According to the EEA’s Air quality in Europe – 2016 report, 467,000 people died prematurely in 2013 due to air pollution. With over 430,000 due to PM2.5 and 71,000 from NO2 (there is a certain level of cross over). In the UK, air pollution overall costs the economy more than £20bn per year – just under 16% of the NHS’s annual £116bn budget.

A report conducted jointly by the World Bank and the Institute for Health Metrics and Evaluation at the University of Washington in Seattle in 2016 concluded that premature deaths due to air pollution are costing the global economy $5.1tn annually.

This is roughly twice the economic output of the UK, with more than half of that burden falling on China and other developing economies in Asia. More than 90% of those premature deaths attributed to air pollution occurred in developing countries with children under 5 in lower income countries 60 times as likely to die from exposure to bad air as in high-income countries, according to the report.

The welfare losses in Europe and Central Asia (a region that includes developing economies such as Russia) accounted for $1.2tn of the global cost, while North America represented $495bn of the losses.

The study published in the Proceedings of the National Academy of Sciences, examined brain tissue from 37 people in Manchester and Mexico, aged between 3 and 92. Abundant particles of magnetite, an iron oxide toxic to the brain, was found in the tissue and abnormal accumulation of these brain metals is a key feature of Alzheimer’s disease. While this raises concerns, the new work is still a long way from proving that the air pollution particles cause or exacerbate Alzheimer’s.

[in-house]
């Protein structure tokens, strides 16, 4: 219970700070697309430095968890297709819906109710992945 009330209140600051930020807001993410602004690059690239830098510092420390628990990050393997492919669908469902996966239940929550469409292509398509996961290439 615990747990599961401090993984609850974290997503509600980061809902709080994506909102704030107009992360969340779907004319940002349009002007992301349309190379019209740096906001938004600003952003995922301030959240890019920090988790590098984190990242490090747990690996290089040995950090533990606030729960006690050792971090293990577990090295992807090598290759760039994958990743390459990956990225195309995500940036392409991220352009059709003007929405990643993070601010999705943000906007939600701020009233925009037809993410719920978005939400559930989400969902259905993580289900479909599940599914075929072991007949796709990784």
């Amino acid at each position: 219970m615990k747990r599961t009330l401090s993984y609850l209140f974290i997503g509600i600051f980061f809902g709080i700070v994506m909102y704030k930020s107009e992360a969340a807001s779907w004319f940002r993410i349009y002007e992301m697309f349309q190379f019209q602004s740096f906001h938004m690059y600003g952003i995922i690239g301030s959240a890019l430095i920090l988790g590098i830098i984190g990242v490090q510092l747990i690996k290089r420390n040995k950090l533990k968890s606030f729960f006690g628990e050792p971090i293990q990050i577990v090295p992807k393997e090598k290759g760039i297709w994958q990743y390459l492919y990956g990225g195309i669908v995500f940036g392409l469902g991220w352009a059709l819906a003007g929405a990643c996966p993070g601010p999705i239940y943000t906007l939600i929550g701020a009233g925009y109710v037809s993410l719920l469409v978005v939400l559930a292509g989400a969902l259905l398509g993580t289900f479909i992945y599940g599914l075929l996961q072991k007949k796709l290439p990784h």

The Organisation for Economic Co-operation and Development in the first major attempt to calculate both the human and financial cost, found that air pollution causes 712,000 premature deaths a year in Africa and costing £364bn. This premature death figure is compared to approximately 542,000 from unsafe water, 275,000 from malnutrition and 391,000 from unsafe sanitation.

This could develop into a health and climate crisis reminiscent of those seen in China and India, and the study stresses that there is not nearly enough knowledge of the sources of air pollution and its impact in much of Africa.

London’s air pollution problem is still far from solved. Progress has been made on some pollutants, for example levels of carbon monoxide and sulphur dioxide in London have dropped by 80% since 1996. There has been some progress in reducing PM and NO2 pollution, but levels still remain high. Analysis by Policy Exchange of data from air quality monitoring sites shows that the most polluted parts of London have levels of NO2 nearly four times the legal limit. It is also estimated that over 12% of London’s area was in breach of NO2 limits in 2010, with the most affected areas being Central London, the area around Heathrow airport, and other major transport routes.

There has been limited progress in reducing NOx levels since the early 2000s, both in London and in the UK generally. The failure to control NOx emissions is largely due to the growth in the number of diesel vehicles, combined with the failure of vehicle emissions standards to control emissions from diesels. Diesel cars now make up over 50% of all new cars sold in the UK, and 36% of the total car fleet (up from 7% in 1994), as well as being almost ubiquitous in the van, truck and bus fleet. Government policy has created incentives for people to switch to diesel, based on the CO2 advantage of diesel vehicles compared to petrol (albeit that this advantage has now been eroded). However, diesels emit much higher quantities of local pollutants than petrol vehicles.